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Welcome to the Port Phillip EcoCentre!

Education, research & volunteer events from the 'burbs to the Bay

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Read our 2019-20 Annual Report
2019-20 Annual Report
Over 300 program partners, 337 citizen science activities, a record-breaking 21,021 volunteer hours, and 15,035 program participants — 2019-20 was a busy year of rolled-up sleeves for the EcoCentre. Read our 2019-20 Annual Report to find out more about our diverse work last year.
Our Response to COVID-19
Our response to COVID-19
We're launching a suite of free Thursday night seminars, workshops, and presentations. Read our full statement here
EcoCentre Redevelopment
EcoCentre Redevelopment
The new EcoCentre will provide space for Melbourne to connect, act and transform. Read more here

What we're watching: Baykeepers documentary

Protect waterways and wildlife from plastics with Port Phillip Baykeeper Neil Blake (OAM), your independent voice for our beautiful Port Phillip Bay. This award-winning 26-minute doco by Lutman Films highlights the alarming 'plastic soup' that sparked us to design citizen sicence like Clean Bay Blueprint; to help schools and kinders go zero-waste; and to partner with Scouts Victoria to track plastic pollution and stop it where it starts. Short on time? Check out these highlights (each 1-4 minutes).


Local suburbs have 3x more species than Melbourne Zoo!

Our Youth Wildlife Ambassador has recorded over 1000 species in the corridor from Elsternwick Park to the reef at Point Ormond, Elwood. Check out some of our wild neighbours in this clip then join our wildlife walks to meet some fauna in person.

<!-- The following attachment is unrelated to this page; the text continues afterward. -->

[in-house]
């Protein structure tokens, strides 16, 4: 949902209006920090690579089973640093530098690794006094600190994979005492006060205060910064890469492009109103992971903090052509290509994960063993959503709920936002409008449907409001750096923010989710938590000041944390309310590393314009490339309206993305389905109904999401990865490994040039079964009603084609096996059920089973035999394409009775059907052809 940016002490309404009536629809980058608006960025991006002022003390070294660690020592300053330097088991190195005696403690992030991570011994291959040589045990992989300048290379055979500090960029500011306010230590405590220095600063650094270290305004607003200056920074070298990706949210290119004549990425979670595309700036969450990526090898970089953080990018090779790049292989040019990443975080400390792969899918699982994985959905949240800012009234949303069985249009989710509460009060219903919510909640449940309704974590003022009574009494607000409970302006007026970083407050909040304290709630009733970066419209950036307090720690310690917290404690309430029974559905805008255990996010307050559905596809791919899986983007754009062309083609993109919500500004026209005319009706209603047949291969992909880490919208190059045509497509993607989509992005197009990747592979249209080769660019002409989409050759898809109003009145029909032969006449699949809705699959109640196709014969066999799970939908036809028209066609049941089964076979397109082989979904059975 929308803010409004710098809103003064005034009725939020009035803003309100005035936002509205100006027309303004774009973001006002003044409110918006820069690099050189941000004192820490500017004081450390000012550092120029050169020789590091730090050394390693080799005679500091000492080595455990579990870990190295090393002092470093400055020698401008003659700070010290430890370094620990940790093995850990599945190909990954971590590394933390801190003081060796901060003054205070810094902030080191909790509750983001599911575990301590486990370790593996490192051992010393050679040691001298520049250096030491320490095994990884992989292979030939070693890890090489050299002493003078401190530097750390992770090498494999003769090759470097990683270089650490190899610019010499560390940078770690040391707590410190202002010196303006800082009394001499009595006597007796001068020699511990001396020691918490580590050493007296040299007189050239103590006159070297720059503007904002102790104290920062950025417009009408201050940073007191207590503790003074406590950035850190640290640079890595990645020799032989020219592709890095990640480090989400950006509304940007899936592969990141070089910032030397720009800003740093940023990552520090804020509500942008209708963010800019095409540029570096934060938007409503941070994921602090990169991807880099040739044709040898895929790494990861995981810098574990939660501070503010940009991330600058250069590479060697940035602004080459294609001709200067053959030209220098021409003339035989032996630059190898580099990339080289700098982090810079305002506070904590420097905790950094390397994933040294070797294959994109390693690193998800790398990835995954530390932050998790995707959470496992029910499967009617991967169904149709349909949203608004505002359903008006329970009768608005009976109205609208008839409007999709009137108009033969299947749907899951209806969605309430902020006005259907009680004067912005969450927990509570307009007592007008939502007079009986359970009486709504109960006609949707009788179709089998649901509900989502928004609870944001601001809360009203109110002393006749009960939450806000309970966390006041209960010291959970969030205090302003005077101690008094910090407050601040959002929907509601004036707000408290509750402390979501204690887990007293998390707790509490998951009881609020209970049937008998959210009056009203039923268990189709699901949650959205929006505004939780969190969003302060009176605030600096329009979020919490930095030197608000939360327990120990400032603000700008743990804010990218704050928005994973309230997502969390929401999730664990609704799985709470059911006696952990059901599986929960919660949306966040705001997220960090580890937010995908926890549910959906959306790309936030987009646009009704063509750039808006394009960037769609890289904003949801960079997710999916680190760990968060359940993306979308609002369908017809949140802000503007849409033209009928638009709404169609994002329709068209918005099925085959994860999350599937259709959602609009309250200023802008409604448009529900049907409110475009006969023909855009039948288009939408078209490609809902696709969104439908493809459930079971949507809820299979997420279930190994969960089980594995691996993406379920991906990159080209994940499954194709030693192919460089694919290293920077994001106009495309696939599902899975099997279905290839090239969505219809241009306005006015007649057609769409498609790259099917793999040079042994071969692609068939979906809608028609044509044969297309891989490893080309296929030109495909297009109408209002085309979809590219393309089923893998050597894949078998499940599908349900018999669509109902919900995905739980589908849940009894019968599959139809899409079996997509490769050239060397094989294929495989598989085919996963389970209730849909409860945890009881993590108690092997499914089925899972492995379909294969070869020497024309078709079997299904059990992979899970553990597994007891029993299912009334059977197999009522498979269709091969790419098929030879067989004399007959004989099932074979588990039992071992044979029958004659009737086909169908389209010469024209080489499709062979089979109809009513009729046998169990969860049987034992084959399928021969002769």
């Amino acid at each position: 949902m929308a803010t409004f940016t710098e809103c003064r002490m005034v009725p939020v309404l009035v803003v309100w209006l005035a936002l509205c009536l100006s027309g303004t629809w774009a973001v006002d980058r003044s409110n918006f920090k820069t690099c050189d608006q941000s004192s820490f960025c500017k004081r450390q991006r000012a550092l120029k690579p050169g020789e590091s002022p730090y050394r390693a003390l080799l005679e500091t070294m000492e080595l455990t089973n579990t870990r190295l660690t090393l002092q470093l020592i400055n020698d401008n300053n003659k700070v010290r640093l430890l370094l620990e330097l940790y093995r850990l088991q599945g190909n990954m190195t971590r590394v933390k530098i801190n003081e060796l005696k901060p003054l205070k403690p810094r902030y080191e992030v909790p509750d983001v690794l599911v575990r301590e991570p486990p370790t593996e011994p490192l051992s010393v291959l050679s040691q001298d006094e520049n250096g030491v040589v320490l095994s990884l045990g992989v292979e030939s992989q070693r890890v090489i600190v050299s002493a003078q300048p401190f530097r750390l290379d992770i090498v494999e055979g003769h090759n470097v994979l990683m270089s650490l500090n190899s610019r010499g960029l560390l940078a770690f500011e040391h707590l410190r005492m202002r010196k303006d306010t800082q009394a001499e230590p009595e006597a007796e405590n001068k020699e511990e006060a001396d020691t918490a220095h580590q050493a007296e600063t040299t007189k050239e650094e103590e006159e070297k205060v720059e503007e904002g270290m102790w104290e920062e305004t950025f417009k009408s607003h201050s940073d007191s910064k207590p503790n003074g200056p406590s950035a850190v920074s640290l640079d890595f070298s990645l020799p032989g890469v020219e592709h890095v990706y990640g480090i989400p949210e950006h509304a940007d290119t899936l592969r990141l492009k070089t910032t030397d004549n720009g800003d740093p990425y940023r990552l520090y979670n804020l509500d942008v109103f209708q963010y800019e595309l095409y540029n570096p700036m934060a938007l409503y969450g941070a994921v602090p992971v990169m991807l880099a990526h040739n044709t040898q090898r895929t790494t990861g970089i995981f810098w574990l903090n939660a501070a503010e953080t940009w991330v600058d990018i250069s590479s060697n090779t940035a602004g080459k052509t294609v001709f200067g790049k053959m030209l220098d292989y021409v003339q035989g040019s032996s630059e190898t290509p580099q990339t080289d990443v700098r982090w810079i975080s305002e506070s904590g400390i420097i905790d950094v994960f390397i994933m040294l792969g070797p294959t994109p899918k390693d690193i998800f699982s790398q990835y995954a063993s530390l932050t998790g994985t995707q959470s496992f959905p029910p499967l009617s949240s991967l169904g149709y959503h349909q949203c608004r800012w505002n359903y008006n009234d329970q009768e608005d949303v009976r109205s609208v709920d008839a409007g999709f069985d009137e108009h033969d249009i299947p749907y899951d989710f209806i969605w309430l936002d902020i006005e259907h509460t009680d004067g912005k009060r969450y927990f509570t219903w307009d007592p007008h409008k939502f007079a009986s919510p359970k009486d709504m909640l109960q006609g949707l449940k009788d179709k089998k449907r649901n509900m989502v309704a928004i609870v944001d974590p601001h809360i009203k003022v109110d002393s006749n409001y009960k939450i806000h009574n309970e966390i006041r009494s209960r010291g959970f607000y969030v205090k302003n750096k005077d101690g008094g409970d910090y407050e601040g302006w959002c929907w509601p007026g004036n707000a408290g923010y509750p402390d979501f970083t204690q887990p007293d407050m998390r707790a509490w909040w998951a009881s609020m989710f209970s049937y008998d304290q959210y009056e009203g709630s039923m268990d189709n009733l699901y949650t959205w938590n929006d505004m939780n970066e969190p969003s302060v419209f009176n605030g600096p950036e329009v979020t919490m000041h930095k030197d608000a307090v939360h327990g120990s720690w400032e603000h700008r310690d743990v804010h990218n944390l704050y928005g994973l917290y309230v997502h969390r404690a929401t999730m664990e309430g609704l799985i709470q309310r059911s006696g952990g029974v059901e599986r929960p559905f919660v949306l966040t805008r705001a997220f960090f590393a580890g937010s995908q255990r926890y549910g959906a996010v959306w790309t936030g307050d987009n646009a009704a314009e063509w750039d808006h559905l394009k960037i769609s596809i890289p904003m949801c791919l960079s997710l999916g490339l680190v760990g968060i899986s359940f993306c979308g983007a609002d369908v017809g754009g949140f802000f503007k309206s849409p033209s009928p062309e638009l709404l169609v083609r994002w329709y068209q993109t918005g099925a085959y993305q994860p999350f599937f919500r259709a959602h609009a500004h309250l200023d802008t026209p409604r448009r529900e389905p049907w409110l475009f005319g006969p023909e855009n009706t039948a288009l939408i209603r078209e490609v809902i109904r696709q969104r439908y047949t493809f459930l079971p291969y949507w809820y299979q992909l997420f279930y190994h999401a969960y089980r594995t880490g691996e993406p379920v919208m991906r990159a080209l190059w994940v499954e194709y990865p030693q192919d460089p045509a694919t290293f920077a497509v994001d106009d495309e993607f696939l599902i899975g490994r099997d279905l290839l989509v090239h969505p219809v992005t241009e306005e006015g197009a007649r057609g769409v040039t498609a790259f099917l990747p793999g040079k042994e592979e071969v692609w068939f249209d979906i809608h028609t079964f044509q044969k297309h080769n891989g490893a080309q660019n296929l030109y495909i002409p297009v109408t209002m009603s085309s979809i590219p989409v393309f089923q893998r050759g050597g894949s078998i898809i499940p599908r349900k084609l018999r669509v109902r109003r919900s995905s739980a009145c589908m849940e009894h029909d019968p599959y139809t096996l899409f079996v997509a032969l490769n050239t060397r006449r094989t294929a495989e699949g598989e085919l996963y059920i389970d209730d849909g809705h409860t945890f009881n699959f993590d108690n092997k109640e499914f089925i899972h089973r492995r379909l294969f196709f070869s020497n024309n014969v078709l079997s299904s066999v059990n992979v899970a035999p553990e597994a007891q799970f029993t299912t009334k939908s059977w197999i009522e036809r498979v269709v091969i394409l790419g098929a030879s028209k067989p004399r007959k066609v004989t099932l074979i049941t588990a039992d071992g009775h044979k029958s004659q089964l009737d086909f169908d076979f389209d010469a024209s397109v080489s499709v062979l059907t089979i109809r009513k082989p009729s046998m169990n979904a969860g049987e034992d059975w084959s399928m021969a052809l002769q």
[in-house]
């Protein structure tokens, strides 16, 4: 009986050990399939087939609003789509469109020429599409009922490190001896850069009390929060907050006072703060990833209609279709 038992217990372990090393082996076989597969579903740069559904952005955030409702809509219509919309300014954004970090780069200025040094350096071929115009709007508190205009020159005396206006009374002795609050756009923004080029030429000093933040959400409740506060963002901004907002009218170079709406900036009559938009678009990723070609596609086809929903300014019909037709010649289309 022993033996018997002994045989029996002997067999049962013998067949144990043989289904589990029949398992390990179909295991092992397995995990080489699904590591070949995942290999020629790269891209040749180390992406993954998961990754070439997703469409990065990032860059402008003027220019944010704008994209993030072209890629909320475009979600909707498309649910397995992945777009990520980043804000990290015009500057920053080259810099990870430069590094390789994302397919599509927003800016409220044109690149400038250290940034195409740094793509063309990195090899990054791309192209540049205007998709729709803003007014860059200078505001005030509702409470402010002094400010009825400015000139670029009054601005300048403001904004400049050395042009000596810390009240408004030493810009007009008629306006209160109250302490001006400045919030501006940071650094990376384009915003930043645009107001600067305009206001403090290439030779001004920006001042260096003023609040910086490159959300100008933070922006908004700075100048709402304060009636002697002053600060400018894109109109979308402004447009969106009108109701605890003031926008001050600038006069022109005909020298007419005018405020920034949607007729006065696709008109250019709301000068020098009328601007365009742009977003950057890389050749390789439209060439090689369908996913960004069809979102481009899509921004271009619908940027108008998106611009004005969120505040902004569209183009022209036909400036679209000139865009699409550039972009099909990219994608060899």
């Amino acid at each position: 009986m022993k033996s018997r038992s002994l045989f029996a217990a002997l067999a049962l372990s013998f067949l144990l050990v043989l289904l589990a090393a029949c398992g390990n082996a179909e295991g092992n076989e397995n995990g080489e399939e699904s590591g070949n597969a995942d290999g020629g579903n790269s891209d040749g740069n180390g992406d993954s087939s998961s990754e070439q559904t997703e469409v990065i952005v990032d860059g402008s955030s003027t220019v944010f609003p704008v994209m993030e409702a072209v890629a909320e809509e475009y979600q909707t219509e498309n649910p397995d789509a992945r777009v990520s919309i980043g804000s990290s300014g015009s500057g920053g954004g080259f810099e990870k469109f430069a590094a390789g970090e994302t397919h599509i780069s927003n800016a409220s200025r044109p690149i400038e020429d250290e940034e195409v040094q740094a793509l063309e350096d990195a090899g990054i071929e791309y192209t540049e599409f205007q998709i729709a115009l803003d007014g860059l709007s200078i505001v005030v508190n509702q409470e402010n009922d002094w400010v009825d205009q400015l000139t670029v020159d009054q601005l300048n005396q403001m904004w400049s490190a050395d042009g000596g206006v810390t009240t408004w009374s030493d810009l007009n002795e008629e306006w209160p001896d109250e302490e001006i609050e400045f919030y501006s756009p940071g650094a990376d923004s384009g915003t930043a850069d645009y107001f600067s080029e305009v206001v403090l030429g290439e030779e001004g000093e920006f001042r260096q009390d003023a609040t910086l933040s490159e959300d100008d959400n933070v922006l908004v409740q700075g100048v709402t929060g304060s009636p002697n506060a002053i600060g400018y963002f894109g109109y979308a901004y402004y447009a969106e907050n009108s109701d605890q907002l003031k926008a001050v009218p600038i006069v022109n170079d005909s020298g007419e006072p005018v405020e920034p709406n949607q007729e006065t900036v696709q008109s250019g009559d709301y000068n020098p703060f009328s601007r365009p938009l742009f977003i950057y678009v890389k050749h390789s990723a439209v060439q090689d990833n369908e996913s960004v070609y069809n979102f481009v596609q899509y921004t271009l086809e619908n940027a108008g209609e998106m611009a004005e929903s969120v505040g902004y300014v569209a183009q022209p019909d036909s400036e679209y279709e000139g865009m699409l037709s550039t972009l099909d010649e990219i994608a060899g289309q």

Catchy music video cleans up MC Guttermouth's act


Say G'Day to the Bay

Catch up on local environmental news on the Port Phillip Baykeeper blog. Read Neil's latest article on Melbourne's world class water!

Slip, slop, slap sustainably: reef-safe sunscreens

This summer, beachgoers are urged to slip, slop and slap sustainably by using sunscreen not containing toxic chemicals, to avoid further damage to our reefs. Chemicals in sunscreen can wash off directly to the ocean when swimming. They can also be carried off the sand to the ocean as the tide rises, particularly if beachgoers use spray-on sunscreen which leaves residue chemicals across the sand. Even sunscreen washed off in the shower has the potential to end up in the ocean.  

Boon Wurrung Foundation Logo The EcoCentre acknowledges the Kulin Nations, including the Yalukut Weelam clan of the Boon Wurrung language group, traditional owners of the land on which we are located. We pay respects to their Elders past and present, and extend that respect to other Aboriginal and Elder members of our multicultural community.

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